California is Scary – Recently Passed California Laws Give California Employers Another Fear (aka Legal Duties) | Akerman LLP – HR Defense

Just in time for Halloween and employee handbook update season, the California Legislature passed a flurry of new labor laws that are sure to give employers compliance nightmares. From expanding the concept of “family” leave, to more time to take that additional paid COVID-19 leave, protections against discrimination in cannabis use and reproductive health decisions, pay transparency and greater workplace safety rights, California employers’ failure to keep pace it can be scary with these changes! Here’s what employers need to know to avoid the horror show in the future.

Leaves of absence

Expanding who is entitled to care for relatives. The ever-expanding California Family Rights Act (CFRA), among other things, allows an employee to take protected leave to care for an ill family member. Recent amendments to CFRA have expanded this definition to include grandparents, grandchildren, siblings, children of any age, and in-laws. AB 1404 takes CFRA a step further by expanding its scope to include a “specified person,” meaning any person related by blood or whose connection to the employee is equivalent to a family relationship.

AB 1404 also expands the definition of “family member” under the California Paid Sick Leave Act, Healthy Workplaces and Healthy Families Act of 2014 to include a “designated person.” The definition of “identified person” is broad and includes anyone identified by the employee at the time the employee applies for paid sick days.

Death leave. AB 1494 also amends CFRA to provide eligible employees with at least 5 days of unpaid leave related to the death of a family member. “Family member” for the purposes of this Act means a spouse or child, parent, sibling, grandparent, grandchild, domestic partner or in-law. The employer may not require the leave to be taken consecutively, but may require that the leave be taken within three months of the date of death of a family member.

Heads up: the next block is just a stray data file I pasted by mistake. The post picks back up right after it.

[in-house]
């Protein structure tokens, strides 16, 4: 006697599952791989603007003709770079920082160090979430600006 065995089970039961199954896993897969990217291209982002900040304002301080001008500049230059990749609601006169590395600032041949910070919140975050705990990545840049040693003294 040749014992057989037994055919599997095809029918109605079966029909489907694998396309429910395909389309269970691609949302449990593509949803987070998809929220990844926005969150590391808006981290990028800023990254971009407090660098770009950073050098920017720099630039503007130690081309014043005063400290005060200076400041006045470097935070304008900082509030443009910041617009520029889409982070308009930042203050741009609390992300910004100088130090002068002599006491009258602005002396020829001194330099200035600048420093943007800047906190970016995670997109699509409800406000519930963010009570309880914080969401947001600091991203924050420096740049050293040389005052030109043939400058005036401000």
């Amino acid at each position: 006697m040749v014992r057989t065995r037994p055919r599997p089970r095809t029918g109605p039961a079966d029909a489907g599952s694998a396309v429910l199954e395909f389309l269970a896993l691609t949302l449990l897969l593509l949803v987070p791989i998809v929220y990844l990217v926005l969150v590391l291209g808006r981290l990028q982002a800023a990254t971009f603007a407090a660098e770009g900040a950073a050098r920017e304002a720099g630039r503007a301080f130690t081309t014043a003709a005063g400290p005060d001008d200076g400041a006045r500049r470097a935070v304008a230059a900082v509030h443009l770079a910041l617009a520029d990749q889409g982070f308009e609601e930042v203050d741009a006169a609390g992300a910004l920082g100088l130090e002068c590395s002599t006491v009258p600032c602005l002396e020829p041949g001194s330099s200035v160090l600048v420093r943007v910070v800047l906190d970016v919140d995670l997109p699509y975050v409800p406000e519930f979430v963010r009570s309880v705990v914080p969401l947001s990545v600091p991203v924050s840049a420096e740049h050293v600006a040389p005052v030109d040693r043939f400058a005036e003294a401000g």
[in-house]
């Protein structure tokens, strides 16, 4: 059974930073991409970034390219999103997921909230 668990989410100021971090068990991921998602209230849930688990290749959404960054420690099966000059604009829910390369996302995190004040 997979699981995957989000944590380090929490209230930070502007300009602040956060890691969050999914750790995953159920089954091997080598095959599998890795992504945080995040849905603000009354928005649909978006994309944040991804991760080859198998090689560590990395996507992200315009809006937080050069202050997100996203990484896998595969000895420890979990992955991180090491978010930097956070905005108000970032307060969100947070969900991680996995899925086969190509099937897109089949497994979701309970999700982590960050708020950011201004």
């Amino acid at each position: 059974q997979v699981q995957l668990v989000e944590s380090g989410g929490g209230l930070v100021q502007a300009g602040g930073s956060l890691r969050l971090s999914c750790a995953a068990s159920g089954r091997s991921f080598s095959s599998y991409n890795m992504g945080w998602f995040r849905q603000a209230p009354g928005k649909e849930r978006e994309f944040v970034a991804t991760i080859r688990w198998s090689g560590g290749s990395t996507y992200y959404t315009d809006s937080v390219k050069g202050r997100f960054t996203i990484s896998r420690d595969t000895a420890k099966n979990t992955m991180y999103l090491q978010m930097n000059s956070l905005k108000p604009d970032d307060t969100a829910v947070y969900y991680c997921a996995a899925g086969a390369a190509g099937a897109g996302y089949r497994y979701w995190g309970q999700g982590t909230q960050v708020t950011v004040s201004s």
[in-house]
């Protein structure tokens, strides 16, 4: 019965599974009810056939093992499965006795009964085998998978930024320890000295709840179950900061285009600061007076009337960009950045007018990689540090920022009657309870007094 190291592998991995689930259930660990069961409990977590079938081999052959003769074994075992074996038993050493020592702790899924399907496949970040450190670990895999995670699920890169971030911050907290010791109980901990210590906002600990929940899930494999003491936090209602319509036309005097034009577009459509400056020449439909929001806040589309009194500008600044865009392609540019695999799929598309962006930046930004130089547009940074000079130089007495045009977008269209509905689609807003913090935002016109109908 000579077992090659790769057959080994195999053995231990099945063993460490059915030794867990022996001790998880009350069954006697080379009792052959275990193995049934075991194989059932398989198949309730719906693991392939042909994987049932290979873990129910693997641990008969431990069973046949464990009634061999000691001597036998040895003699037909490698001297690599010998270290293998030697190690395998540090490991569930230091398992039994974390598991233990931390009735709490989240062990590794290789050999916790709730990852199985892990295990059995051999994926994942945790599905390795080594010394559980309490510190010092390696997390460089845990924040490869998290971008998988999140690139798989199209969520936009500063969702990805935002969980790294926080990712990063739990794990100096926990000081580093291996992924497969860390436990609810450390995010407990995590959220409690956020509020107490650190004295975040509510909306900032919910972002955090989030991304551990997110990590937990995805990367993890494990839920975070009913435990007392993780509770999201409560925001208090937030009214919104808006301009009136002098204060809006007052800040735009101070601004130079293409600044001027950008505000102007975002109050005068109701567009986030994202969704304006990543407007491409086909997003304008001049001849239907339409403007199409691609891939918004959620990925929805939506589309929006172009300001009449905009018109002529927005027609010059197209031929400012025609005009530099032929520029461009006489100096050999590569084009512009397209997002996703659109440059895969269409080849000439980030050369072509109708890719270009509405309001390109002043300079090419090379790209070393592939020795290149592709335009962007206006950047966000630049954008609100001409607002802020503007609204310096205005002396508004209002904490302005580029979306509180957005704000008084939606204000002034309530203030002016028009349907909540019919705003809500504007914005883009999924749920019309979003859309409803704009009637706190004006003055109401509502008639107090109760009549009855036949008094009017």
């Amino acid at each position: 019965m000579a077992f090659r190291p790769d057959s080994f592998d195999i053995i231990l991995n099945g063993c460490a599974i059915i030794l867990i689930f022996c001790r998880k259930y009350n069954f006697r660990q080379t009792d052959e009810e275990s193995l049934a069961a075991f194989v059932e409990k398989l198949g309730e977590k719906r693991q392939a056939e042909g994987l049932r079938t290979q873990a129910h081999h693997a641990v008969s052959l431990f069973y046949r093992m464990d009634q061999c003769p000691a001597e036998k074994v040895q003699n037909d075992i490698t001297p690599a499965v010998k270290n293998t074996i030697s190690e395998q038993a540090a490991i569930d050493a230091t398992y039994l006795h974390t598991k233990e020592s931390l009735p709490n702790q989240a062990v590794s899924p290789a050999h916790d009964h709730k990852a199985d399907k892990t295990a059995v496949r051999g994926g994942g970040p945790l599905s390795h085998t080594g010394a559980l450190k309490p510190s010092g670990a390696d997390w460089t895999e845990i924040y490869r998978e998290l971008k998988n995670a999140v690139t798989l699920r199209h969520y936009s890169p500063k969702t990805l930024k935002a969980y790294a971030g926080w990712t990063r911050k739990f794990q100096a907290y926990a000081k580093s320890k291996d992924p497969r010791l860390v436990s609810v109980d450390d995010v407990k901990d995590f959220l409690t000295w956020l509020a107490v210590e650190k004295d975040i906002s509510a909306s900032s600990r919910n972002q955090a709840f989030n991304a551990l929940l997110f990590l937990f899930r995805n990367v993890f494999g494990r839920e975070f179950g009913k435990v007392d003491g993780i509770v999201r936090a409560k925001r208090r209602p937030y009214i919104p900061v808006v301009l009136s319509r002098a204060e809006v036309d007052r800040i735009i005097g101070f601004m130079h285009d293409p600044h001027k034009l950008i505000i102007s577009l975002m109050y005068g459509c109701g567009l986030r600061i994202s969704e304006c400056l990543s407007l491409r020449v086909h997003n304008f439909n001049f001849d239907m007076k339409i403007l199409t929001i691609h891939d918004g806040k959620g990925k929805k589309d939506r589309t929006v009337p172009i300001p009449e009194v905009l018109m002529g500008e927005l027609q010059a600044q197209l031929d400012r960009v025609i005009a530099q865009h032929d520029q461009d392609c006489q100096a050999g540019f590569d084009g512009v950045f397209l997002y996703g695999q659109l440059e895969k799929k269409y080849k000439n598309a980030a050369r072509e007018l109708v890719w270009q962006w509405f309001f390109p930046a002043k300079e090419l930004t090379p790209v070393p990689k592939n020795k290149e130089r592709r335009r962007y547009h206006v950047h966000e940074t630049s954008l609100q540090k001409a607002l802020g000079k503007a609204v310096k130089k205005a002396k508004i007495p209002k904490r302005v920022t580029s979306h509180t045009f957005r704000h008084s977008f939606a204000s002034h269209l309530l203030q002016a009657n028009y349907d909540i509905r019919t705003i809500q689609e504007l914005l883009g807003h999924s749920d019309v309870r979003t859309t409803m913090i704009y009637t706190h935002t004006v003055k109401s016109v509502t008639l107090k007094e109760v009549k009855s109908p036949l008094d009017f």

Extension of entitlements to additional paid COVID leave (effective September 29, 2022)

AB 152 extends an employee’s right to take additional paid COVID-19 leave (which would otherwise end on September 30, 2022) to December 31, 2022. This law does not require employers to provide New paid leave in addition to the previously required additional paid COVID-19 leave, but only extends the period during which the employee may take such paid leave.

Discrimination in employment

Cannabis protection. AB 2188, which takes effect on January 1, 2024, prohibits employers from discriminating against applicants or employees for off-duty and off-site use of cannabis. Additionally, the law prohibits employers from taking action against an employee based on a drug test that revealed non-psychoactive cannabis. metabolites. Such conduct is now discrimination in violation of the Fair Employment and Housing Act (FEHA). This law is intended to promote the use of tests for detection THC (which can mean damage) as opposed to metabolites (which do not indicate damage and can remain in an individual’s system for weeks). The law does not apply to employees in the construction or construction industry or to positions that require a federal government investigation or security clearance.